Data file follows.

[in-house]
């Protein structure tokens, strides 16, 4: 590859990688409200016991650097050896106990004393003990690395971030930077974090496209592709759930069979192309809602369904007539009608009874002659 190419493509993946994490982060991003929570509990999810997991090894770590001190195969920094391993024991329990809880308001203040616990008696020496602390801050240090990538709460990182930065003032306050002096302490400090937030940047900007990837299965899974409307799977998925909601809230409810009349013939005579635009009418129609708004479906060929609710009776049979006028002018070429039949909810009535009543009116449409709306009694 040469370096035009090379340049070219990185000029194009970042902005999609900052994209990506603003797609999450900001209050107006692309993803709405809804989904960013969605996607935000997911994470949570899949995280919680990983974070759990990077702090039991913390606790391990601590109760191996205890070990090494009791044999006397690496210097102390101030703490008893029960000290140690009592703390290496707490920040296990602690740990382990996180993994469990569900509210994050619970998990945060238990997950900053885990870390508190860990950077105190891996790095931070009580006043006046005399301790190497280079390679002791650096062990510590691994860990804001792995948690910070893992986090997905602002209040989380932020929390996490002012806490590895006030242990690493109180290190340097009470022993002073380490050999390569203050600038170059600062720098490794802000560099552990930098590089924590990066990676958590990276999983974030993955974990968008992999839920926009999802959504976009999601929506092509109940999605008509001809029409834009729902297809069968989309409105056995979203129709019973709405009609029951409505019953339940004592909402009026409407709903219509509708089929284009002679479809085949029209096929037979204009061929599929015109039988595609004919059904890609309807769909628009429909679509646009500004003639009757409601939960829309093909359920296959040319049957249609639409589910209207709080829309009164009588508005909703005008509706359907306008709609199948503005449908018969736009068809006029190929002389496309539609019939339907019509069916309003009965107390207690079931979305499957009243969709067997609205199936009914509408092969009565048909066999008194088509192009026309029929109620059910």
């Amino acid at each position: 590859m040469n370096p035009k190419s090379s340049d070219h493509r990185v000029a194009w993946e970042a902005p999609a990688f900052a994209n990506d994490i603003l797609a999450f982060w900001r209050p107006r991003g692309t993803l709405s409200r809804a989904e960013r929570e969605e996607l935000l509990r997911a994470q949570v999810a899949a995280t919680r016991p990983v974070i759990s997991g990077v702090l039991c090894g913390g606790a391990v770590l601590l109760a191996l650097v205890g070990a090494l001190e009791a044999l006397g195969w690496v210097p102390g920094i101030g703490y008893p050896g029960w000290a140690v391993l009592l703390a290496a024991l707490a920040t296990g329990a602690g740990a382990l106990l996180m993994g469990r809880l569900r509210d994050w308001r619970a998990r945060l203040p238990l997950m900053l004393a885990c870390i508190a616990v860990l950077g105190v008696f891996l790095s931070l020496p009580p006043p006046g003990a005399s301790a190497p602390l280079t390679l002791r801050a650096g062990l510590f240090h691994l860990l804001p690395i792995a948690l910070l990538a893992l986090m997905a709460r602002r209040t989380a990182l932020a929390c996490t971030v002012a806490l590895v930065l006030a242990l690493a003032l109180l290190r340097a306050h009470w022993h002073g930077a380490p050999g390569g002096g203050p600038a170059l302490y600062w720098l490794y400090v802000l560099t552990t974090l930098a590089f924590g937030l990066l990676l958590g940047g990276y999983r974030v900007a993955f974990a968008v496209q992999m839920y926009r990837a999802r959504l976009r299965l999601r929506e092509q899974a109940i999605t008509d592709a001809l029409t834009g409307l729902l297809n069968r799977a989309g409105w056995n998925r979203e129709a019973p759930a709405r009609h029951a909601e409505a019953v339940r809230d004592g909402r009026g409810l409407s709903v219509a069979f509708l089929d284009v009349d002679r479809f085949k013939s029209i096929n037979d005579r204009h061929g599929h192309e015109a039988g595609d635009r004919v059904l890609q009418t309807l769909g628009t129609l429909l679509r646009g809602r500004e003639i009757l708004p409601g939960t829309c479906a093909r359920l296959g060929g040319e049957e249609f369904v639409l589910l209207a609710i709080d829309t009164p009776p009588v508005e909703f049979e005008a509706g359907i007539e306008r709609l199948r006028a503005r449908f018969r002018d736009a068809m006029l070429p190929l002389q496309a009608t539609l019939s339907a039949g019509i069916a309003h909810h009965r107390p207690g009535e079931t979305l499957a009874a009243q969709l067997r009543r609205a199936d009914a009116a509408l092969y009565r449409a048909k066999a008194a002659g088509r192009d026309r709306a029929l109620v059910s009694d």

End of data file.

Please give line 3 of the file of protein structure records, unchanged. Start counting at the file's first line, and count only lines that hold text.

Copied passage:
């Amino acid at each position: 590859m040469n370096p035009k190419s090379s340049d070219h493509r990185v000029a194009w993946e970042a902005p999609a990688f900052a994209n990506d994490i603003l797609a999450f982060w900001r209050p107006r991003g692309t993803l709405s409200r809804a989904e960013r929570e969605e996607l935000l509990r997911a994470q949570v999810a899949a995280t919680r016991p990983v974070i759990s997991g990077v702090l039991c090894g913390g606790a391990v770590l601590l109760a191996l650097v205890g070990a090494l001190e009791a044999l006397g195969w690496v210097p102390g920094i101030g703490y008893p050896g029960w000290a140690v391993l009592l703390a290496a024991l707490a920040t296990g329990a602690g740990a382990l106990l996180m993994g469990r809880l569900r509210d994050w308001r619970a998990r945060l203040p238990l997950m900053l004393a885990c870390i508190a616990v860990l950077g105190v008696f891996l790095s931070l020496p009580p006043p006046g003990a005399s301790a190497p602390l280079t390679l002791r801050a650096g062990l510590f240090h691994l860990l804001p690395i792995a948690l910070l990538a893992l986090m997905a709460r602002r209040t989380a990182l932020a929390c996490t971030v002012a806490l590895v930065l006030a242990l690493a003032l109180l290190r340097a306050h009470w022993h002073g930077a380490p050999g390569g002096g203050p600038a170059l302490y600062w720098l490794y400090v802000l560099t552990t974090l930098a590089f924590g937030l990066l990676l958590g940047g990276y999983r974030v900007a993955f974990a968008v496209q992999m839920y926009r990837a999802r959504l976009r299965l999601r929506e092509q899974a109940i999605t008509d592709a001809l029409t834009g409307l729902l297809n069968r799977a989309g409105w056995n998925r979203e129709a019973p759930a709405r009609h029951a909601e409505a019953v339940r809230d004592g909402r009026g409810l409407s709903v219509a069979f509708l089929d284009v009349d002679r479809f085949k013939s029209i096929n037979d005579r204009h061929g599929h192309e015109a039988g595609d635009r004919v059904l890609q009418t309807l769909g628009t129609l429909l679509r646009g809602r500004e003639i009757l708004p409601g939960t829309c479906a093909r359920l296959g060929g040319e049957e249609f369904v639409l589910l209207a609710i709080d829309t009164p009776p009588v508005e909703f049979e005008a509706g359907i007539e306008r709609l199948r006028a503005r449908f018969r002018d736009a068809m006029l070429p190929l002389q496309a009608t539609l019939s339907a039949g019509i069916a309003h909810h009965r107390p207690g009535e079931t979305l499957a009874a009243q969709l067997r009543r609205a199936d009914a009116a509408l092969y009565r449409a048909k066999a008194a002659g088509r192009d026309r709306a029929l109620v059910s009694d």